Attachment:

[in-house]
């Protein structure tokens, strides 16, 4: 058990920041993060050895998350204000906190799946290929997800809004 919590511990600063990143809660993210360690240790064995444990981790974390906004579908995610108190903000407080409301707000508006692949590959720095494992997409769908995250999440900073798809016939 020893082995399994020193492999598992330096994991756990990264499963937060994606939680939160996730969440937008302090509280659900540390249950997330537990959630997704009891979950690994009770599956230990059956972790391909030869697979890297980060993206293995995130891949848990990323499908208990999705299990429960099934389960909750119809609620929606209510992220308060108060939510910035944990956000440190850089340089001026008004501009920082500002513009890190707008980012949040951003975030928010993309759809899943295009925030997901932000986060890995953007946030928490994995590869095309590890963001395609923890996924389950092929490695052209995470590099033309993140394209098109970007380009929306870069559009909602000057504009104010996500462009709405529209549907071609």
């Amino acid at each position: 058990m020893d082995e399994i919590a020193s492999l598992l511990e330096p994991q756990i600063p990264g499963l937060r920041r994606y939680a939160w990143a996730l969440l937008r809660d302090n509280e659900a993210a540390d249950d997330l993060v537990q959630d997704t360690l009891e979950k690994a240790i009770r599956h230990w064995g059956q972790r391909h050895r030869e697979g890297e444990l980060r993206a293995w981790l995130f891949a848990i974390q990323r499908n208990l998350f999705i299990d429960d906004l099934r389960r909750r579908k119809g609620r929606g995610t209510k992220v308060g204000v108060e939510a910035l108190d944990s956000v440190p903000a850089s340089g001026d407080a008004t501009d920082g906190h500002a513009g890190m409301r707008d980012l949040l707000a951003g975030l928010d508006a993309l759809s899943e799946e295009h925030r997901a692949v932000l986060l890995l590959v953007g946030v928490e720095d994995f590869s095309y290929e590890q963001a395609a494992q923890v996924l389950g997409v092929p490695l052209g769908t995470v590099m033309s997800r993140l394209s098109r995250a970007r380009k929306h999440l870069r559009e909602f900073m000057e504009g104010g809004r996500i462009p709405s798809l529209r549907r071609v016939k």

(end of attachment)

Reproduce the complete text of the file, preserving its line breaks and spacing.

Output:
[in-house]
């Protein structure tokens, strides 16, 4: 058990920041993060050895998350204000906190799946290929997800809004 919590511990600063990143809660993210360690240790064995444990981790974390906004579908995610108190903000407080409301707000508006692949590959720095494992997409769908995250999440900073798809016939 020893082995399994020193492999598992330096994991756990990264499963937060994606939680939160996730969440937008302090509280659900540390249950997330537990959630997704009891979950690994009770599956230990059956972790391909030869697979890297980060993206293995995130891949848990990323499908208990999705299990429960099934389960909750119809609620929606209510992220308060108060939510910035944990956000440190850089340089001026008004501009920082500002513009890190707008980012949040951003975030928010993309759809899943295009925030997901932000986060890995953007946030928490994995590869095309590890963001395609923890996924389950092929490695052209995470590099033309993140394209098109970007380009929306870069559009909602000057504009104010996500462009709405529209549907071609």
């Amino acid at each position: 058990m020893d082995e399994i919590a020193s492999l598992l511990e330096p994991q756990i600063p990264g499963l937060r920041r994606y939680a939160w990143a996730l969440l937008r809660d302090n509280e659900a993210a540390d249950d997330l993060v537990q959630d997704t360690l009891e979950k690994a240790i009770r599956h230990w064995g059956q972790r391909h050895r030869e697979g890297e444990l980060r993206a293995w981790l995130f891949a848990i974390q990323r499908n208990l998350f999705i299990d429960d906004l099934r389960r909750r579908k119809g609620r929606g995610t209510k992220v308060g204000v108060e939510a910035l108190d944990s956000v440190p903000a850089s340089g001026d407080a008004t501009d920082g906190h500002a513009g890190m409301r707008d980012l949040l707000a951003g975030l928010d508006a993309l759809s899943e799946e295009h925030r997901a692949v932000l986060l890995l590959v953007g946030v928490e720095d994995f590869s095309y290929e590890q963001a395609a494992q923890v996924l389950g997409v092929p490695l052209g769908t995470v590099m033309s997800r993140l394209s098109r995250a970007r380009k929306h999440l870069r559009e909602f900073m000057e504009g104010g809004r996500i462009p709405s798809l529209r549907r071609v016939k």